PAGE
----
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I have a very strange intermittent issue with BIND. I am running a redhat server (although my Gentoo boxes do the same thing periodically) and every once in awhile if you change the zone file in any way, it suddenly wont respond to queries. When you try:

dig @DNSServer localDomainHostName

it give you NXDOMAIN for a status. Now this has been happening for years, and it always seems to fix itself at some point, but it always seems to take different things to fix it.

One time I just had to change the owner of the file MYDOMAIN.db and MYDOMAIN.db.jnl to named:named from root:root. But for example today, that didn't do it. I know that my configuration is OK, since it has worked for months now without a hitch (they all do). But then I add one extra static A record to my MYDOMAIN.db file, and suddenly the whole thing stops responding to any localdomain queries. While still serving its forwarding role just fine.

What makes it even more confounding is that it doesnt seem to matter whether I use the redhat GUI for DNS, or if I use VI to edit the file in a bash prompt. Or which OS I'm using. Its one of the most elusive and annoying problems I have ever encountered.

Has anyone else ever encountered anything like what I'm talking about, or know any tricks to see where the system might be getting caught? Its starting to become annoying to have to just keep spending random afternoons resetting everything and messing with every file in sight until suddenly out of the blue it starts working again.

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Anything of interest in the nameserver logs? – voretaq7 Apr 6 '11 at 18:30
Thats I think the strangest part. Its supposed to be (well I think that I understand what i'm reading here) saving debugging information into a file named But when I try to locate that file, I see nothing. And there is nothing in /var/log or /var/named/chroot/var/log/ which references the named server. I guess that is definitely the right first step, but I'm just confused as to why there is no logging at all. – dynamphorous Apr 6 '11 at 18:44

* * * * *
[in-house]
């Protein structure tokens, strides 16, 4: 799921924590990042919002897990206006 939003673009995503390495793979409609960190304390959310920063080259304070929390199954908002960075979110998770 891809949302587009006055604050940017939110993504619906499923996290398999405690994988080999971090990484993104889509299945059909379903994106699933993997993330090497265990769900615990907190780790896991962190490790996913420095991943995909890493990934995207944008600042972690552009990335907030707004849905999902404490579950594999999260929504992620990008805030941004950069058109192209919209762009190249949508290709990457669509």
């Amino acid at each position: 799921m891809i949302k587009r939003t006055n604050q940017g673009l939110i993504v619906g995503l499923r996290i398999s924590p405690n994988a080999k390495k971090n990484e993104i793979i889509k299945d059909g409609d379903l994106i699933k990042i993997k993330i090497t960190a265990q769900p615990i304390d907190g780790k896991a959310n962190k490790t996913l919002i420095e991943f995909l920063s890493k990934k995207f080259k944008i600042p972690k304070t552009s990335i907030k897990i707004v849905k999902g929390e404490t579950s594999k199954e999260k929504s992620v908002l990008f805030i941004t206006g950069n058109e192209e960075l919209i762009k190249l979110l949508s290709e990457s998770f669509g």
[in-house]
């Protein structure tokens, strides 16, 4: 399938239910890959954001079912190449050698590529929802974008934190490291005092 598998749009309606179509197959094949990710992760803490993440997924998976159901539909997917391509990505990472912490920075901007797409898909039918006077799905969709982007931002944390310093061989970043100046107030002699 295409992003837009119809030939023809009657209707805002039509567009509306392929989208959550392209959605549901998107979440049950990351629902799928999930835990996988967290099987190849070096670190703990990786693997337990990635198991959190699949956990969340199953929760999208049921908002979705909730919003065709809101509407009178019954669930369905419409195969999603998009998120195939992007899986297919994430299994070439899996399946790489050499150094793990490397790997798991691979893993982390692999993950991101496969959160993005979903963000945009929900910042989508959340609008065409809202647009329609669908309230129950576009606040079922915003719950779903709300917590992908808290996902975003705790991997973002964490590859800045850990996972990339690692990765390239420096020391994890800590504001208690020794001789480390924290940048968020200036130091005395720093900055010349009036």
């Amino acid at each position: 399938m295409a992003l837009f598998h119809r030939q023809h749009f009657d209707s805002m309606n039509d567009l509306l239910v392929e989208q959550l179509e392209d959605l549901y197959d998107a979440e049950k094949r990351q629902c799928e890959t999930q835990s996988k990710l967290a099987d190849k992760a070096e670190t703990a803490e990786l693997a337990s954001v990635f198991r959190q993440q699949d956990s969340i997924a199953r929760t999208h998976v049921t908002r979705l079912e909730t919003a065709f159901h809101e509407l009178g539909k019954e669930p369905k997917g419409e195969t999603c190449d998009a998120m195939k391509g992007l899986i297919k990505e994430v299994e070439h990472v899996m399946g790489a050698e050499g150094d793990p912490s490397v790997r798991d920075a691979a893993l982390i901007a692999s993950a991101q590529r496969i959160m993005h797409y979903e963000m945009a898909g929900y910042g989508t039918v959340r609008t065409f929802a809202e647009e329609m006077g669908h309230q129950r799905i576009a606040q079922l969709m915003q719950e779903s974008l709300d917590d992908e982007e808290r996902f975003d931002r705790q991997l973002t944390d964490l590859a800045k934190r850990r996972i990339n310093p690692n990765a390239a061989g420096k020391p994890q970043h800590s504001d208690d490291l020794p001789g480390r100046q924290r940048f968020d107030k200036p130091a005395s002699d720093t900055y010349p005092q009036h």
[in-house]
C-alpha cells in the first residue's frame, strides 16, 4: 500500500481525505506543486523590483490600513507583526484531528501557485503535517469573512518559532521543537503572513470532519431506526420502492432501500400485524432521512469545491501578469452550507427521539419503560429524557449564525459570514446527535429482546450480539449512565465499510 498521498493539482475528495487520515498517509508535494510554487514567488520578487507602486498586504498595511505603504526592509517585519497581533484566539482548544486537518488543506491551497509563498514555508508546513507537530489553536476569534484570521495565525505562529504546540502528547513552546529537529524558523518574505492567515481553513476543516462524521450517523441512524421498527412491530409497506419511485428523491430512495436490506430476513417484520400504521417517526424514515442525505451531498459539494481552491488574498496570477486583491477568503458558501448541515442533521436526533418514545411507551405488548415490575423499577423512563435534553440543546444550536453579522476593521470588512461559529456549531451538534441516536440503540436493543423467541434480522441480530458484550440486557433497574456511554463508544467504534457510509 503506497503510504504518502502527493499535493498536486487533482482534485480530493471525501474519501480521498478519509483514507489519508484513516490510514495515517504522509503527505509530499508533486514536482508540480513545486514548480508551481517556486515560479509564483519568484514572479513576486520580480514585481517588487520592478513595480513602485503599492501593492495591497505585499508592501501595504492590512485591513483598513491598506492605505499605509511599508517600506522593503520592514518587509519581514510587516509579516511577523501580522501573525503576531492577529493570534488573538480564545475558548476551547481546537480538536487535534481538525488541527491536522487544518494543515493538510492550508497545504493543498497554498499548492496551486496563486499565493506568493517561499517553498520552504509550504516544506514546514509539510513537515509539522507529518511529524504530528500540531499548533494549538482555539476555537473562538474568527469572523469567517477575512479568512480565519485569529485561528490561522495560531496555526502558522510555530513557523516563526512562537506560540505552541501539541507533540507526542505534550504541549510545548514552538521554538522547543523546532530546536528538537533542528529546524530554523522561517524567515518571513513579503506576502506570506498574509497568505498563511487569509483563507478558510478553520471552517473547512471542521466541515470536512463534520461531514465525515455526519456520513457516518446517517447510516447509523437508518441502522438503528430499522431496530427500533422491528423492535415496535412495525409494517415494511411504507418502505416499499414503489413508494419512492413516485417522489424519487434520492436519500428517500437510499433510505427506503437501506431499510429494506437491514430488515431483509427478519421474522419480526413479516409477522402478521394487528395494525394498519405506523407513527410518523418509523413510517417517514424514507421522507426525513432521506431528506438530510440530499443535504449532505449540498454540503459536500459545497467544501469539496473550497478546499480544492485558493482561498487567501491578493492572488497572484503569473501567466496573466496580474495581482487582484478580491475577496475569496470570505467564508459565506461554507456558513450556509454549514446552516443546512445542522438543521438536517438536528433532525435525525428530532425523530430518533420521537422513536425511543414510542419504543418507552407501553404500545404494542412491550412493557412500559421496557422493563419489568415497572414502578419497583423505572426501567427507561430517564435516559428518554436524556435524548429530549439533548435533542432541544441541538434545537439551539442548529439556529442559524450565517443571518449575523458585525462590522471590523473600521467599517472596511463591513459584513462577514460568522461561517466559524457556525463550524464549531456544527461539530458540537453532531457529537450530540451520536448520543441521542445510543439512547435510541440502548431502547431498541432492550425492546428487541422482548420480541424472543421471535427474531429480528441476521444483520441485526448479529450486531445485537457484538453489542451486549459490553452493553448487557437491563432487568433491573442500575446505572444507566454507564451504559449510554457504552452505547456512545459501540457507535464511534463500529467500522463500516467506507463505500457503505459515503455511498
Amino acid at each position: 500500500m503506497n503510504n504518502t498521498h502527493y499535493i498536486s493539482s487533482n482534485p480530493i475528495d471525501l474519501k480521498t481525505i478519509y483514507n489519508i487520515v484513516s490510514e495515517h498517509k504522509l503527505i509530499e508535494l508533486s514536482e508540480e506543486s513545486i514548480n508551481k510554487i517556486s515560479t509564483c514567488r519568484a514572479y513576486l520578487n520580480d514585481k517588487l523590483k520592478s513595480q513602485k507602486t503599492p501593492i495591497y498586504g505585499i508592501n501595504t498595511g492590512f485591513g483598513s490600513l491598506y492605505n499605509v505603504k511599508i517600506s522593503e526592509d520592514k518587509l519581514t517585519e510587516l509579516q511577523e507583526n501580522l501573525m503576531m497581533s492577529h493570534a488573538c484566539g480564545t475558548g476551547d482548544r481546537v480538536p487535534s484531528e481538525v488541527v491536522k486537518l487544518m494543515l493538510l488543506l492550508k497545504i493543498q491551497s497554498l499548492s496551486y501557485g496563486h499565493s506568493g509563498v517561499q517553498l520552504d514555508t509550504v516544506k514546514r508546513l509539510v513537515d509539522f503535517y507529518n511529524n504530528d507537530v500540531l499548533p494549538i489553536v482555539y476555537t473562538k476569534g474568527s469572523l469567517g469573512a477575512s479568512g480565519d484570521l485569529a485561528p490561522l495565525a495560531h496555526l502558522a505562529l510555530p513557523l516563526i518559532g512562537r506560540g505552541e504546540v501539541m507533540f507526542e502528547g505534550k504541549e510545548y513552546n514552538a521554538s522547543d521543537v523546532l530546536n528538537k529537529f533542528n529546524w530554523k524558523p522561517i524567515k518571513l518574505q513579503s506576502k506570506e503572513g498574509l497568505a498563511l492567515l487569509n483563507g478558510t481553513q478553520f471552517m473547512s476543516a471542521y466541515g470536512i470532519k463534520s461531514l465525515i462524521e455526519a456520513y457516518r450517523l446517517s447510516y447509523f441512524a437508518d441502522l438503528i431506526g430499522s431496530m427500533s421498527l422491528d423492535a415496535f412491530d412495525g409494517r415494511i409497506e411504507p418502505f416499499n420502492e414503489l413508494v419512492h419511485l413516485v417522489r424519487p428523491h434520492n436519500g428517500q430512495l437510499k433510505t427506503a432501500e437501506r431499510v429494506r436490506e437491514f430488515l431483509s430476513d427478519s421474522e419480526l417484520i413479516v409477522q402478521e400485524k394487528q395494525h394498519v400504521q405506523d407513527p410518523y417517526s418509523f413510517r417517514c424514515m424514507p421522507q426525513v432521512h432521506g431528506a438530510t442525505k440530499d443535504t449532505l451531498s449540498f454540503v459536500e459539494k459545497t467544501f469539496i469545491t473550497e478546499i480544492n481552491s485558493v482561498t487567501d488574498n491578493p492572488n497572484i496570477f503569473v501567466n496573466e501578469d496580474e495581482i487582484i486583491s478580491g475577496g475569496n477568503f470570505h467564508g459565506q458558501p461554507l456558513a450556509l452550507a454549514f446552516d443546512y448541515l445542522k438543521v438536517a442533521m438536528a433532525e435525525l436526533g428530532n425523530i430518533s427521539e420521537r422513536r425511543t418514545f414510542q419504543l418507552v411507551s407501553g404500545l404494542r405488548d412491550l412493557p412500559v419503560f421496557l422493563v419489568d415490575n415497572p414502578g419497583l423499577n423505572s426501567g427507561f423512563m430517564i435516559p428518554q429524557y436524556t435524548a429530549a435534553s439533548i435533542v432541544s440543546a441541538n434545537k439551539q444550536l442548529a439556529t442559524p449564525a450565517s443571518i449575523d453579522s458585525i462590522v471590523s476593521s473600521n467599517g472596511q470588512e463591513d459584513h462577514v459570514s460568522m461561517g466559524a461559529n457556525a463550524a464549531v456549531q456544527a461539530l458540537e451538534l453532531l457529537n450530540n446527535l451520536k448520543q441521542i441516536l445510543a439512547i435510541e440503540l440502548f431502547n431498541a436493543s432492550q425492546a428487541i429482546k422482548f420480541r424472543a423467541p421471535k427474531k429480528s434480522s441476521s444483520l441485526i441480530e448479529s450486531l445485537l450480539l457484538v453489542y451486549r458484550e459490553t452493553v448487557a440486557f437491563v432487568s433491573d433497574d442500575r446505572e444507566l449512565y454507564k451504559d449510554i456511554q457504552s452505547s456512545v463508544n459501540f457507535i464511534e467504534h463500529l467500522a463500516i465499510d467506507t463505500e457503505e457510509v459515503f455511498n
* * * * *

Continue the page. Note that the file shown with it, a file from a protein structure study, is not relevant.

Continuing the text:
Definitely check the logs. One of the things I always hated about bind is that if anything was wrong with a zone file, it'd bury a message about the error in the log and just run without loading the file. bind uses syslog for logging so the messages are probably in /var/log/messages or /var/log/daemon.log or the like – DerfK Apr 6 '11 at 18:45
Check your bind configuration files and make sure logging is enabled (If it isn't, enable it ; if it is that will also tell you where the log messages are going) – voretaq7 Apr 6 '11 at 18:46
Now I'm more confused than before. Voretaq I think that you are right about "enabling" the logging. However I just found (using the damnable GUI redhat provides) that it doesnt think that my /var/named/chroot/var/log folder is writable. So the whole time my logging has been directed to a non writable folder, which does explain allot. Since I have tried both root:named and named:named for owners, who is supposed to own that folder for it to be writable by my named deamon? – dynamphorous Apr 6 '11 at 18:49

Well in this particular instance the problem was the lack of sync between the MYDOMAIN.db and MYDOMAIN.db.jnl. So getting rid of the jnl file allowed it to all work again. Its very odd to me that the jnl file somehow got out of sync. If there is a better way to add static hosts than just straight up modification of the MYDOMAIN.db file (or using the redhat GUI) I would love to know about it! But for now my problem is solved. Thank you for your help Voretaq7, and DerfK! I appreciate your time!

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